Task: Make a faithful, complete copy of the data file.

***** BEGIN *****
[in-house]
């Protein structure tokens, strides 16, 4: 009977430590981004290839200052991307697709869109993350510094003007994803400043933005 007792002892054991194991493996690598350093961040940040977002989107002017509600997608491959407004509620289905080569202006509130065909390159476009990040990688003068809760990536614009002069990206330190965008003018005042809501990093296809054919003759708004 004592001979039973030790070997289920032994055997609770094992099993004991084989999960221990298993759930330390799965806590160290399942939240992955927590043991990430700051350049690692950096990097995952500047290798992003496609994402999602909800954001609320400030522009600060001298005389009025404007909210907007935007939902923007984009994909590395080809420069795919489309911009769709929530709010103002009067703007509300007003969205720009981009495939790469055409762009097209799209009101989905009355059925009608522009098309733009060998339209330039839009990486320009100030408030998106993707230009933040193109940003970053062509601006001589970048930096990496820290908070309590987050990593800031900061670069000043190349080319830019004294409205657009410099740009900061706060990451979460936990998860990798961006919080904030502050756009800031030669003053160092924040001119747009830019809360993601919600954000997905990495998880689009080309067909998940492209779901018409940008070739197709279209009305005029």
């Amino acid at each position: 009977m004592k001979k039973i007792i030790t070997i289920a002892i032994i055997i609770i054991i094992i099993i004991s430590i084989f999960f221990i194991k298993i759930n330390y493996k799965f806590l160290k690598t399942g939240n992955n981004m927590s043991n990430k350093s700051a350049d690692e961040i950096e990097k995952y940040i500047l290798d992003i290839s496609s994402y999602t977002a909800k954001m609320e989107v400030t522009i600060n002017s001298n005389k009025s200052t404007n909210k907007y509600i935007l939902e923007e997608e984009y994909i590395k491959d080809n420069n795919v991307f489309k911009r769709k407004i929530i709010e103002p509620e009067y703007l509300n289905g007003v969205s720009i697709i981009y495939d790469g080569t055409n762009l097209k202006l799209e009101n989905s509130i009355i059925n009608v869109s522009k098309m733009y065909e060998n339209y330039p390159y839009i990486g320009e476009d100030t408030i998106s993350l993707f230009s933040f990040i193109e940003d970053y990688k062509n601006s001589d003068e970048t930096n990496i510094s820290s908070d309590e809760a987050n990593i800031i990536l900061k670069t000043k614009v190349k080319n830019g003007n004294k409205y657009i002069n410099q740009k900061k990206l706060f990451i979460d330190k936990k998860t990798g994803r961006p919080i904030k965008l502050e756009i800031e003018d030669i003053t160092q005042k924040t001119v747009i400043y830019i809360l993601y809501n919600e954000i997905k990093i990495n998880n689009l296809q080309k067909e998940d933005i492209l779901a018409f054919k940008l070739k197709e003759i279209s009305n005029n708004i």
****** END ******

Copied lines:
[in-house]
């Protein structure tokens, strides 16, 4: 009977430590981004290839200052991307697709869109993350510094003007994803400043933005 007792002892054991194991493996690598350093961040940040977002989107002017509600997608491959407004509620289905080569202006509130065909390159476009990040990688003068809760990536614009002069990206330190965008003018005042809501990093296809054919003759708004 004592001979039973030790070997289920032994055997609770094992099993004991084989999960221990298993759930330390799965806590160290399942939240992955927590043991990430700051350049690692950096990097995952500047290798992003496609994402999602909800954001609320400030522009600060001298005389009025404007909210907007935007939902923007984009994909590395080809420069795919489309911009769709929530709010103002009067703007509300007003969205720009981009495939790469055409762009097209799209009101989905009355059925009608522009098309733009060998339209330039839009990486320009100030408030998106993707230009933040193109940003970053062509601006001589970048930096990496820290908070309590987050990593800031900061670069000043190349080319830019004294409205657009410099740009900061706060990451979460936990998860990798961006919080904030502050756009800031030669003053160092924040001119747009830019809360993601919600954000997905990495998880689009080309067909998940492209779901018409940008070739197709279209009305005029």
């Amino acid at each position: 009977m004592k001979k039973i007792i030790t070997i289920a002892i032994i055997i609770i054991i094992i099993i004991s430590i084989f999960f221990i194991k298993i759930n330390y493996k799965f806590l160290k690598t399942g939240n992955n981004m927590s043991n990430k350093s700051a350049d690692e961040i950096e990097k995952y940040i500047l290798d992003i290839s496609s994402y999602t977002a909800k954001m609320e989107v400030t522009i600060n002017s001298n005389k009025s200052t404007n909210k907007y509600i935007l939902e923007e997608e984009y994909i590395k491959d080809n420069n795919v991307f489309k911009r769709k407004i929530i709010e103002p509620e009067y703007l509300n289905g007003v969205s720009i697709i981009y495939d790469g080569t055409n762009l097209k202006l799209e009101n989905s509130i009355i059925n009608v869109s522009k098309m733009y065909e060998n339209y330039p390159y839009i990486g320009e476009d100030t408030i998106s993350l993707f230009s933040f990040i193109e940003d970053y990688k062509n601006s001589d003068e970048t930096n990496i510094s820290s908070d309590e809760a987050n990593i800031i990536l900061k670069t000043k614009v190349k080319n830019g003007n004294k409205y657009i002069n410099q740009k900061k990206l706060f990451i979460d330190k936990k998860t990798g994803r961006p919080i904030k965008l502050e756009i800031e003018d030669i003053t160092q005042k924040t001119v747009i400043y830019i809360l993601y809501n919600e954000i997905k990093i990495n998880n689009l296809q080309k067909e998940d933005i492209l779901a018409f054919k940008l070739k197709e003759i279209s009305n005029n708004i």